How would you help a student stay motivated?

Motivation can be one of the most difficult things to deal with when tutoring a student. I only tutor students above the sixth grade, so they are aware of how they are responsible for the grades that they produce. Nothing can truly motivate a person unless they are open to wanting to improve. The difficult reality is that no parental threats of taking away privileges or someone telling them that bad grades will affect their future will truly work unless they actually believe that. I think that the best way for me to try to motivate a student is to talk to them about their personal goals and then tie that to how improving their performance will help them achieve their goals. I am also an empathetic person and I have personally struggled with my own grades in the past, so I like to share some of my own struggles with them so that they can see that they are not the only ones who has had difficulties.

If a student has difficulty learning a skill or concept, what would you do?

I like to break things down and see where the missing link is located. Is it in how I am explaining it? Is it a more basic component that I thought the student already understood? Is it that they are not personally connected to the subject? How can I best connect them? I mainly tutor in the humanities, so personal connection and interest really is one of the best tools to help students in understanding something.

How do you help students who are struggling with reading comprehension?

It depends on where the issue in comprehension is located. Are they struggling with difficult words? We might do a mini lesson on root words and talk about how often words that sound similar come from the same Latin or Germanic root. Is it that they do not read very often? Maybe we can talk about things they are interested in and choose a book together that they might like. Is it that they are having trouble with pronunciation and are embarrassed when reading out loud? If so, I would suggest maybe doing some pet therapy where they can read out loud to their pets (or mine) in order to foster a positive reading experience. I used to work at an animal rescue that had a reading program, and the results are honestly fantastic. As you can see, I like to look at the specific problems a student is facing and then formulate a plan on how we can work together to overcome the specific issue. This is the main benefit to tutoring, because it is rare in a classroom that a student can have a lesson plan formulated to how they learn best.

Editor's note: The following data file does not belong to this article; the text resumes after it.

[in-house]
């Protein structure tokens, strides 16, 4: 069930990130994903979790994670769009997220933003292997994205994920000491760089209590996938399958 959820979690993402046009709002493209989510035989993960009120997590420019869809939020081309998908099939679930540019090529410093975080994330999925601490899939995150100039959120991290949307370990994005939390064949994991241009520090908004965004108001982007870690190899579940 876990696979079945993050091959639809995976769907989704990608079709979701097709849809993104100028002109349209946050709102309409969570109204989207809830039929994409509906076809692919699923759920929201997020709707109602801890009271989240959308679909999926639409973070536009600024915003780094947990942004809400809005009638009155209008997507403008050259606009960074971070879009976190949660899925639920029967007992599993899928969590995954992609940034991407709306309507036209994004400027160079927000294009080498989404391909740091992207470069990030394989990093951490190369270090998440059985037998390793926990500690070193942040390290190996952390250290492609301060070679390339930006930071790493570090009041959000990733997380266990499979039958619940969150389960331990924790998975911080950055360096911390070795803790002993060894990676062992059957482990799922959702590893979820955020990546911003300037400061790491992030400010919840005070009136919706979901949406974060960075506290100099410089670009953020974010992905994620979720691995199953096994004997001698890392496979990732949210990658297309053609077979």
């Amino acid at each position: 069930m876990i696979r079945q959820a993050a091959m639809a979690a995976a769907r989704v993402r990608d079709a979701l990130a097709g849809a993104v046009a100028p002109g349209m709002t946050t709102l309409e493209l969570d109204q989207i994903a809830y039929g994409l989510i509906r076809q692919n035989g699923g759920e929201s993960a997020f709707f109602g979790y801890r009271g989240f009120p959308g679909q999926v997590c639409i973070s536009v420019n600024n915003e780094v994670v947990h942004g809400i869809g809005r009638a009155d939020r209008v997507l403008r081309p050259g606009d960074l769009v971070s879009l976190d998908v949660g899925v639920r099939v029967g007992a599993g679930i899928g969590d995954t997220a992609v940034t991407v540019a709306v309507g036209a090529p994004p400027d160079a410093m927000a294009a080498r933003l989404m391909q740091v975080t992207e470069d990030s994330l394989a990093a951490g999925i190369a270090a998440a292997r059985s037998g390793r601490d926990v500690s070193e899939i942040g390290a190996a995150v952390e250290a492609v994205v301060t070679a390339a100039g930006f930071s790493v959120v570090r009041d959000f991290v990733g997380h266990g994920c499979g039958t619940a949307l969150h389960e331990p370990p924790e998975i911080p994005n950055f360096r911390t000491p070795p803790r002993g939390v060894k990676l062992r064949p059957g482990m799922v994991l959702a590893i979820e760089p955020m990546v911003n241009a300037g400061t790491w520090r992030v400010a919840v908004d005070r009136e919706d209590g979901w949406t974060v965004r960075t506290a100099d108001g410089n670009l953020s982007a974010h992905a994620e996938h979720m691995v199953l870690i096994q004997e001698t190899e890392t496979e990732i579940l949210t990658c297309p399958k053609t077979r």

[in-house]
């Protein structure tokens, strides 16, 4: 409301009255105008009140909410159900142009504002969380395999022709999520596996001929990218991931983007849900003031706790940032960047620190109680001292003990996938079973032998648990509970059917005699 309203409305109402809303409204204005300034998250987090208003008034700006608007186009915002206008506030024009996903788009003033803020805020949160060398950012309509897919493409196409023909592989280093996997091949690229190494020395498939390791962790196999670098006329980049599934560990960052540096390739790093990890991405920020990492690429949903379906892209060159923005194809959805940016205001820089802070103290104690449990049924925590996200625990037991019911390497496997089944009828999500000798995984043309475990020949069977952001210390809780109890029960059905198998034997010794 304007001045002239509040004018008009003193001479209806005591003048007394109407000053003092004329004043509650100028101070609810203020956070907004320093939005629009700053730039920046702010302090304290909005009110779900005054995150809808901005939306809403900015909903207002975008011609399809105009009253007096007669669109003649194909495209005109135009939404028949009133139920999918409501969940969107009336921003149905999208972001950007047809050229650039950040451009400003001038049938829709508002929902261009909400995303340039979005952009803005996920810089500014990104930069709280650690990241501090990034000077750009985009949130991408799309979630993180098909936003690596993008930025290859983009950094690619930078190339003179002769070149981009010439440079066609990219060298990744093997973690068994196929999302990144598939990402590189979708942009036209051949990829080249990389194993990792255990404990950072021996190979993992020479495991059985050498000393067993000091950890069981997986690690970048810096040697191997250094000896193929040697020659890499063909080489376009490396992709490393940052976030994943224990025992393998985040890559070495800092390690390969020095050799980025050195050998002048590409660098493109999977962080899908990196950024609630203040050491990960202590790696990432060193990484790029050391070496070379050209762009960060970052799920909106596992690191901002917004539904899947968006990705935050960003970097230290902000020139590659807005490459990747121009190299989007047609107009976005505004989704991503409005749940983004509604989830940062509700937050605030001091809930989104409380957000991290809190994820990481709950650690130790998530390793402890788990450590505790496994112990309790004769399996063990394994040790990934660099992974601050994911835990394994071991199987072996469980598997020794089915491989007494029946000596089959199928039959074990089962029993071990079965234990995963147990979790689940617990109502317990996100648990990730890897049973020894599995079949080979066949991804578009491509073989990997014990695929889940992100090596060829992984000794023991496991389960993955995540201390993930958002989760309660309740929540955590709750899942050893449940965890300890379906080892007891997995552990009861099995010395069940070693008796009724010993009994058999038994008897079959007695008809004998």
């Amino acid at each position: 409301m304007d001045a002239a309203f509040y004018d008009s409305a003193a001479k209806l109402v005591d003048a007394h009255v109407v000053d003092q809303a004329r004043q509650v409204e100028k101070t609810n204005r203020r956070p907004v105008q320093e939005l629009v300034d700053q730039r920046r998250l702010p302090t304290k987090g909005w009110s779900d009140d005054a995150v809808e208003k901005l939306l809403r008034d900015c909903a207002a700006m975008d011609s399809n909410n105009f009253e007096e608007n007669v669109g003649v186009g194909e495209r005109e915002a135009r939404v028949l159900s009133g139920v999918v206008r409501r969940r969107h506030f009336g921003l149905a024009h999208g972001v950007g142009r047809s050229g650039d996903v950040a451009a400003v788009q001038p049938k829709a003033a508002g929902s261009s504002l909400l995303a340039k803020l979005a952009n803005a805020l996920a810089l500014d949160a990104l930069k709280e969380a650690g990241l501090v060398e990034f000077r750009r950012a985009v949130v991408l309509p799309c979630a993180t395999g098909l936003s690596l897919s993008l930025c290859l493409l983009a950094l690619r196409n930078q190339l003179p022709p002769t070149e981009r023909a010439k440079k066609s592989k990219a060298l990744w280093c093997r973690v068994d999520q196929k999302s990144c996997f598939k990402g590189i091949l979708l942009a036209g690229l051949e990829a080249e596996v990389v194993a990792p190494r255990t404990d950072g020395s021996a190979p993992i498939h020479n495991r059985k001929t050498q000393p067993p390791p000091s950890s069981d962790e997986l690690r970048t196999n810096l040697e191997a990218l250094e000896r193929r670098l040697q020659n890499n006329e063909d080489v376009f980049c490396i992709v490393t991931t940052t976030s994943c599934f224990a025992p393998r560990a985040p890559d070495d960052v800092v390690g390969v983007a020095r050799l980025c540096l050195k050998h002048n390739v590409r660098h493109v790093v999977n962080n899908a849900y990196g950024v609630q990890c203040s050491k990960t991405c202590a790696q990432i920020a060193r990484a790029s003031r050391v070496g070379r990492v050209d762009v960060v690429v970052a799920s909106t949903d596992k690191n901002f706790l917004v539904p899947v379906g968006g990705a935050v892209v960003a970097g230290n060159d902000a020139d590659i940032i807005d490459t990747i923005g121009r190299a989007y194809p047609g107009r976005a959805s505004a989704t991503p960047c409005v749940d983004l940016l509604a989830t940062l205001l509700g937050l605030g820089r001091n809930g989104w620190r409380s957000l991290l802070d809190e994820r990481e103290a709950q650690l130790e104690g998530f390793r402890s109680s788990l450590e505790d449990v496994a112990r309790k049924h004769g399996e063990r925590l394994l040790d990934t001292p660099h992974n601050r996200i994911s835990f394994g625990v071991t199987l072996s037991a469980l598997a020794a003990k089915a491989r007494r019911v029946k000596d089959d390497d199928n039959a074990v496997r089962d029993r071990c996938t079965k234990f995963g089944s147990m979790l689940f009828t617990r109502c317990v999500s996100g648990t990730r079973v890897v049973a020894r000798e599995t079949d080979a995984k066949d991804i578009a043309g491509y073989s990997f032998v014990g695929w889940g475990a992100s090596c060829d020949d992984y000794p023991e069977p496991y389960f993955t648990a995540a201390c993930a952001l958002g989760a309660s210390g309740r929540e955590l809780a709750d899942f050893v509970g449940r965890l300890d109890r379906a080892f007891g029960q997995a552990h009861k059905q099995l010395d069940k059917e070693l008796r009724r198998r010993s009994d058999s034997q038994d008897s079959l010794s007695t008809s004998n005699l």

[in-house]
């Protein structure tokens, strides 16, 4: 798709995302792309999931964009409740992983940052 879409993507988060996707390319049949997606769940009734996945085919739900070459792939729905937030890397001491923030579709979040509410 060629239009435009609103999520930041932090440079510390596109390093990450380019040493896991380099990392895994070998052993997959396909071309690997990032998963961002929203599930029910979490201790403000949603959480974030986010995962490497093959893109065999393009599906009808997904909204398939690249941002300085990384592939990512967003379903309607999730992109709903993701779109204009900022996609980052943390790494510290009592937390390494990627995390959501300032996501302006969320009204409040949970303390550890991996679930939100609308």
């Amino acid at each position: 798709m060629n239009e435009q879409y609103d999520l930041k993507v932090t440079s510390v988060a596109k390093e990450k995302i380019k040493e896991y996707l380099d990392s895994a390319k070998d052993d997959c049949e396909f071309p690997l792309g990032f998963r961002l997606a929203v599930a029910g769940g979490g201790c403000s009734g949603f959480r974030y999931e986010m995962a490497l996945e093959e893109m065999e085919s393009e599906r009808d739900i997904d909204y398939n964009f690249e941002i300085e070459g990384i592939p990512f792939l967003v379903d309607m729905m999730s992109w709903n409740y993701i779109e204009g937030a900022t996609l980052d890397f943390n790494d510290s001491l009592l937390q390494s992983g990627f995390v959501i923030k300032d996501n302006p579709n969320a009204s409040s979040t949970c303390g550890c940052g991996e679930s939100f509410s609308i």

What strategies have you found to be most successful when you start to work with a student?

I find that if you treat a student as an individual and sit down with them to understand what their motivations are, you can get further in one session than in several classes at school. Everyone learns at their own pace and through their own thought processes, so by tapping into that you can get the best response from a student. A great example of this is when I had a student who was struggling with their history class. Instead of just sitting down and going over names and dates, I asked them what their favorite classes were. They said science and math, which is fairly common with those who struggle in the humanities. It turns out that the student was a linear thinker and was having a hard time understanding that there is no one correct way of looking at history. I explained that if you looked at history as a chemical reaction (event + event= new product) you can trace cause and effect over time. This really seemed to help shift the way in which they viewed the subject, and I was able to pull them in in a way I had not before.